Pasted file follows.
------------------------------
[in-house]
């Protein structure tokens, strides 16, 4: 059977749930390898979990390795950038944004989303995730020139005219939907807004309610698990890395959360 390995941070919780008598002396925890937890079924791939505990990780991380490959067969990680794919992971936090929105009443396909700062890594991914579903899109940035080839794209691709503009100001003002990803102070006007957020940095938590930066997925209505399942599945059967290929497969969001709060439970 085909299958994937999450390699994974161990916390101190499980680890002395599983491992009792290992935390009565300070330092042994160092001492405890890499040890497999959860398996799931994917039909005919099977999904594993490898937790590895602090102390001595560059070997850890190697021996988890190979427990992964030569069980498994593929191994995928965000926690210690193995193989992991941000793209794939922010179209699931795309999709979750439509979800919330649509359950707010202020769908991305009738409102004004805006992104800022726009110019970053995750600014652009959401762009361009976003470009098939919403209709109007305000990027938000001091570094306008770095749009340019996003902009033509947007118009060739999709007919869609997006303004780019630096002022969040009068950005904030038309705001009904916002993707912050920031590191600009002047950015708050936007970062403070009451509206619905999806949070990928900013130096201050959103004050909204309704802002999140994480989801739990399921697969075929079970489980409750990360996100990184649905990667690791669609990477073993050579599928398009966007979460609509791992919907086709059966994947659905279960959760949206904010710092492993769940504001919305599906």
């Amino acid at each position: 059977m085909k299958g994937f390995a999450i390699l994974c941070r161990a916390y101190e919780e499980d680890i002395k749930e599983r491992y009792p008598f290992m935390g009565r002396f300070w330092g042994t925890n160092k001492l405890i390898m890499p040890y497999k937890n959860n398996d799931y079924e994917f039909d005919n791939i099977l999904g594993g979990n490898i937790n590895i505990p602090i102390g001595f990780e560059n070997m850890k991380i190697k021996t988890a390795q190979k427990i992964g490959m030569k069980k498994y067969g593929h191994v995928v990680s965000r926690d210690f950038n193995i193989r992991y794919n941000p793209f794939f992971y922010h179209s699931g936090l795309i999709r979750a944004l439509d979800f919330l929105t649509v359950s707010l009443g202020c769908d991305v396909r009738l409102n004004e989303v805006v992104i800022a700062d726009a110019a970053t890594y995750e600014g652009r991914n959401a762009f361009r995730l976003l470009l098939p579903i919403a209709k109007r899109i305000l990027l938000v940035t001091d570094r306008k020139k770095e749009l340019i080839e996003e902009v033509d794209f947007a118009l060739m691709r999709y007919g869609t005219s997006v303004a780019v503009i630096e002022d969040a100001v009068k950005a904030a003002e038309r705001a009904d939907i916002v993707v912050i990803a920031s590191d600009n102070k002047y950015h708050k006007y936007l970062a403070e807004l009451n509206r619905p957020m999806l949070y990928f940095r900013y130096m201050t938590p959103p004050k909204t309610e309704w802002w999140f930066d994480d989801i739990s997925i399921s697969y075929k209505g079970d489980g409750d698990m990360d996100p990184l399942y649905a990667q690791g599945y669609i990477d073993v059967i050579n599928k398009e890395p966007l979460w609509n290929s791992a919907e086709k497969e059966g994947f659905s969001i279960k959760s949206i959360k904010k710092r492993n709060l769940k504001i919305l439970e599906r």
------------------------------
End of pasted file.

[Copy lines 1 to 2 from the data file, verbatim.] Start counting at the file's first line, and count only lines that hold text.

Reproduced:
[in-house]
């Protein structure tokens, strides 16, 4: 059977749930390898979990390795950038944004989303995730020139005219939907807004309610698990890395959360 390995941070919780008598002396925890937890079924791939505990990780991380490959067969990680794919992971936090929105009443396909700062890594991914579903899109940035080839794209691709503009100001003002990803102070006007957020940095938590930066997925209505399942599945059967290929497969969001709060439970 085909299958994937999450390699994974161990916390101190499980680890002395599983491992009792290992935390009565300070330092042994160092001492405890890499040890497999959860398996799931994917039909005919099977999904594993490898937790590895602090102390001595560059070997850890190697021996988890190979427990992964030569069980498994593929191994995928965000926690210690193995193989992991941000793209794939922010179209699931795309999709979750439509979800919330649509359950707010202020769908991305009738409102004004805006992104800022726009110019970053995750600014652009959401762009361009976003470009098939919403209709109007305000990027938000001091570094306008770095749009340019996003902009033509947007118009060739999709007919869609997006303004780019630096002022969040009068950005904030038309705001009904916002993707912050920031590191600009002047950015708050936007970062403070009451509206619905999806949070990928900013130096201050959103004050909204309704802002999140994480989801739990399921697969075929079970489980409750990360996100990184649905990667690791669609990477073993050579599928398009966007979460609509791992919907086709059966994947659905279960959760949206904010710092492993769940504001919305599906």